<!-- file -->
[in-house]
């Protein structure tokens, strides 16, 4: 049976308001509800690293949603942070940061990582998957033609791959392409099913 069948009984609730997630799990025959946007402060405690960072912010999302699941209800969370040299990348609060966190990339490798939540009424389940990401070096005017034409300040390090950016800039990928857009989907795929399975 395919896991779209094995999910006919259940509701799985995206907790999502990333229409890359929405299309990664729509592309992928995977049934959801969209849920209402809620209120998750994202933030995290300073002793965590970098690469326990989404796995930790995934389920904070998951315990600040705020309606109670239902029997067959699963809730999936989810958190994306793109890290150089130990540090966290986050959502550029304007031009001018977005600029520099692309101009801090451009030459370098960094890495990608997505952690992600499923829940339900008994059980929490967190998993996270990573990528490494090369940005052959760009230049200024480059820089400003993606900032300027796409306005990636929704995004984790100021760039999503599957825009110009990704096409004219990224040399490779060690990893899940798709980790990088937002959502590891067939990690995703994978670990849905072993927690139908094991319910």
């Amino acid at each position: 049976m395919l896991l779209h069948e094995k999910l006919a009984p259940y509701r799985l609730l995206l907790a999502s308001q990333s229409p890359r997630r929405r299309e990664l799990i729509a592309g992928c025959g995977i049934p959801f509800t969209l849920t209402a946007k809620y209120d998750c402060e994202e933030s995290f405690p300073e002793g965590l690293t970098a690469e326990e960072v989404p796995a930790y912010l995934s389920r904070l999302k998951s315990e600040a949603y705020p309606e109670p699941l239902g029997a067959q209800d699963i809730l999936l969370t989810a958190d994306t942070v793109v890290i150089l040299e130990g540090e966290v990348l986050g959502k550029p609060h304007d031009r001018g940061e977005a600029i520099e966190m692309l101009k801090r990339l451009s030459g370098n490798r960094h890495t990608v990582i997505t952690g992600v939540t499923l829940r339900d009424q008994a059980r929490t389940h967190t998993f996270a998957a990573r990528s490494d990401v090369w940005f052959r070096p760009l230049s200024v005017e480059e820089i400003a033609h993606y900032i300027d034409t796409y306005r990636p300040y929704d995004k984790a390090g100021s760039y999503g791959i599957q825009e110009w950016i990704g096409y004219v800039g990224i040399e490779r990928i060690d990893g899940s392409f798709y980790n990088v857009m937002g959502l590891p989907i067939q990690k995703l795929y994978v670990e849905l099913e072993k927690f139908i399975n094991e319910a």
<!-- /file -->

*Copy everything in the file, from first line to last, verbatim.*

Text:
[in-house]
């Protein structure tokens, strides 16, 4: 049976308001509800690293949603942070940061990582998957033609791959392409099913 069948009984609730997630799990025959946007402060405690960072912010999302699941209800969370040299990348609060966190990339490798939540009424389940990401070096005017034409300040390090950016800039990928857009989907795929399975 395919896991779209094995999910006919259940509701799985995206907790999502990333229409890359929405299309990664729509592309992928995977049934959801969209849920209402809620209120998750994202933030995290300073002793965590970098690469326990989404796995930790995934389920904070998951315990600040705020309606109670239902029997067959699963809730999936989810958190994306793109890290150089130990540090966290986050959502550029304007031009001018977005600029520099692309101009801090451009030459370098960094890495990608997505952690992600499923829940339900008994059980929490967190998993996270990573990528490494090369940005052959760009230049200024480059820089400003993606900032300027796409306005990636929704995004984790100021760039999503599957825009110009990704096409004219990224040399490779060690990893899940798709980790990088937002959502590891067939990690995703994978670990849905072993927690139908094991319910």
């Amino acid at each position: 049976m395919l896991l779209h069948e094995k999910l006919a009984p259940y509701r799985l609730l995206l907790a999502s308001q990333s229409p890359r997630r929405r299309e990664l799990i729509a592309g992928c025959g995977i049934p959801f509800t969209l849920t209402a946007k809620y209120d998750c402060e994202e933030s995290f405690p300073e002793g965590l690293t970098a690469e326990e960072v989404p796995a930790y912010l995934s389920r904070l999302k998951s315990e600040a949603y705020p309606e109670p699941l239902g029997a067959q209800d699963i809730l999936l969370t989810a958190d994306t942070v793109v890290i150089l040299e130990g540090e966290v990348l986050g959502k550029p609060h304007d031009r001018g940061e977005a600029i520099e966190m692309l101009k801090r990339l451009s030459g370098n490798r960094h890495t990608v990582i997505t952690g992600v939540t499923l829940r339900d009424q008994a059980r929490t389940h967190t998993f996270a998957a990573r990528s490494d990401v090369w940005f052959r070096p760009l230049s200024v005017e480059e820089i400003a033609h993606y900032i300027d034409t796409y306005r990636p300040y929704d995004k984790a390090g100021s760039y999503g791959i599957q825009e110009w950016i990704g096409y004219v800039g990224i040399e490779r990928i060690d990893g899940s392409f798709y980790n990088v857009m937002g959502l590891p989907i067939q990690k995703l795929y994978v670990e849905l099913e072993k927690f139908i399975n094991e319910a």